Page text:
‘Kpop vs’ playlist: here.

Intro and outro song: D.Holic – Chewy

1. AOAMiniskirt
【During live performance when they had to dance that part they only did the hand gesture because the skirts were pre-unzipped】
2. AOA – confused
3. HELLOVENUS – WiggleWiggle
【Instead of twerking they moved their butts side to side. Also in their dance practise video they lift their shirts up, this didn’t make it on live performances】
4. Dalshabet – Be Ambitious
【Korean broadcasting companies must view girls revealing skin as stripping because it’s not the exposure that’s the issue it’s the action of taking a cloth off or revealing more skin that gets banned. Dalshabet had to drop the tear away dance and only do the hand action】
5. Dalshabet – BBB
6. Dalshabet – Joker
【Joker had many controversies, first the Korean pronunciation for joker sounds an awful like a Korean cuss for big ‘you know what’ and the dance didn’t help when they were touching their crotch area】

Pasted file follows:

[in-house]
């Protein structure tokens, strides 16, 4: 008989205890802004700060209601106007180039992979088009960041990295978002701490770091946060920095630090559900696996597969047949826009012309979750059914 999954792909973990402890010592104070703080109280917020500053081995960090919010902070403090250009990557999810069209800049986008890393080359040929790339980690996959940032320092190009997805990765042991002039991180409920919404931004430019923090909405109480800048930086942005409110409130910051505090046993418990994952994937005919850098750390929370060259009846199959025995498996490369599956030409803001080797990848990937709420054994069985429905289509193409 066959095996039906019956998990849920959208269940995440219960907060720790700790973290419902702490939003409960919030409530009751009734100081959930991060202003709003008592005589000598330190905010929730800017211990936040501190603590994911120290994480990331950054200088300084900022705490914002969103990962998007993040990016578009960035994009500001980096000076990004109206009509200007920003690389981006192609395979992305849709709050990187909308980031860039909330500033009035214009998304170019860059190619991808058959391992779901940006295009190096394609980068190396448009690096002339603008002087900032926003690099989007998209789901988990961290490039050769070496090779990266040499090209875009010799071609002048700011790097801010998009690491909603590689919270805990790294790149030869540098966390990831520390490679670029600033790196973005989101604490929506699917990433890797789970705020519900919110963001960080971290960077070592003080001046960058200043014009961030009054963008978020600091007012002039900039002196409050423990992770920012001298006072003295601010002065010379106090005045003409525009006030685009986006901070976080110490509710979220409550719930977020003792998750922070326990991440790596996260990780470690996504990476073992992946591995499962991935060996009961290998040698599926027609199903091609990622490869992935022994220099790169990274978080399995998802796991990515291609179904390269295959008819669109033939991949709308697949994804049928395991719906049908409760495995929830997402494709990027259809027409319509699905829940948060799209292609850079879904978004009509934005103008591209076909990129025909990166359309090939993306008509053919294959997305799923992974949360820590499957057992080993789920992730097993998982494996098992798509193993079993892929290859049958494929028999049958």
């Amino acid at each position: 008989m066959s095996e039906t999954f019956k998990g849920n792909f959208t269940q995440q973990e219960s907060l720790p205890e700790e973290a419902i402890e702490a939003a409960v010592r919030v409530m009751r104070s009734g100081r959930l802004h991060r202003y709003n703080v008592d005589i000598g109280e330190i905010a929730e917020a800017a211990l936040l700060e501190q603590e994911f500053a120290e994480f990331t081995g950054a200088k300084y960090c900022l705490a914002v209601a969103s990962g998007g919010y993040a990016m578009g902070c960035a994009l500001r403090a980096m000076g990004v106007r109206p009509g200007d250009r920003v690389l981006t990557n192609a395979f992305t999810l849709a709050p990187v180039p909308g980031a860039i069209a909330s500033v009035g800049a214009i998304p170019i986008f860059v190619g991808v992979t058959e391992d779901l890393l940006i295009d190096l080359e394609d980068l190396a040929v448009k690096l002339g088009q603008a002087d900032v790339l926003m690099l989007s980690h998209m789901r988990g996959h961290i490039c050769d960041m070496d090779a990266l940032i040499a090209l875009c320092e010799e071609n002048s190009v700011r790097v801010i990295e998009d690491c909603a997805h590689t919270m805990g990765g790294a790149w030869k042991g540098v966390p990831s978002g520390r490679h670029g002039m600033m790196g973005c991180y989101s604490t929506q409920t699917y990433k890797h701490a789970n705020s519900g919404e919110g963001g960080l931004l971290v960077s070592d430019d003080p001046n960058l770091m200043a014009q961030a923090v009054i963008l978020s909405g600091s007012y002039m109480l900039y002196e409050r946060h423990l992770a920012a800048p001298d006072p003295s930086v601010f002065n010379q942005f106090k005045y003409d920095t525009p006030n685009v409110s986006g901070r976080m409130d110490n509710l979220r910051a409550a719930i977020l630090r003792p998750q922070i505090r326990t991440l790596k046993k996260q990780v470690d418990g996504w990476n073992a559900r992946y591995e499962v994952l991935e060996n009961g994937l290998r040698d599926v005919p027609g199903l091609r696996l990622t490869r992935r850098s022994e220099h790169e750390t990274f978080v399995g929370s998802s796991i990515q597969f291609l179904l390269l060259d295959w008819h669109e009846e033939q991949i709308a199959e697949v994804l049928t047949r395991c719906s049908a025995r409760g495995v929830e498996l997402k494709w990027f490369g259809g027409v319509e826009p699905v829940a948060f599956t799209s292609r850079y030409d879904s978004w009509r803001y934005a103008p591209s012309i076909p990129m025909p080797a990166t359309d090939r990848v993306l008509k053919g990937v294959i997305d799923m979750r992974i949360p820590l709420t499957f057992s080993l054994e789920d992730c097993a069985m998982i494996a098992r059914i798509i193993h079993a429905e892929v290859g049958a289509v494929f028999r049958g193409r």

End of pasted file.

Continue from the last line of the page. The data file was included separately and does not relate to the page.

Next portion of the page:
7. Tara Jiyeon – never ever
8. Rania – DR Feel Good
【the up and down movement while they were kneeling down was banned they end up just holding the downwards move awkwardly】
9. Sunmi – full moon
【1 second of a female idol spreading her legs is enough to ban it and force then to change the dance】
10. Rainbow – A
11. Rainbow Blaxx – Cha Cha
12. Stellar – Marionette
【Stellar is no stranger to bans and their company is partly at fault there. Their butt rub was changed to a more tamed butt lift move】
13. Stellar – Vibrato
14. L4 – move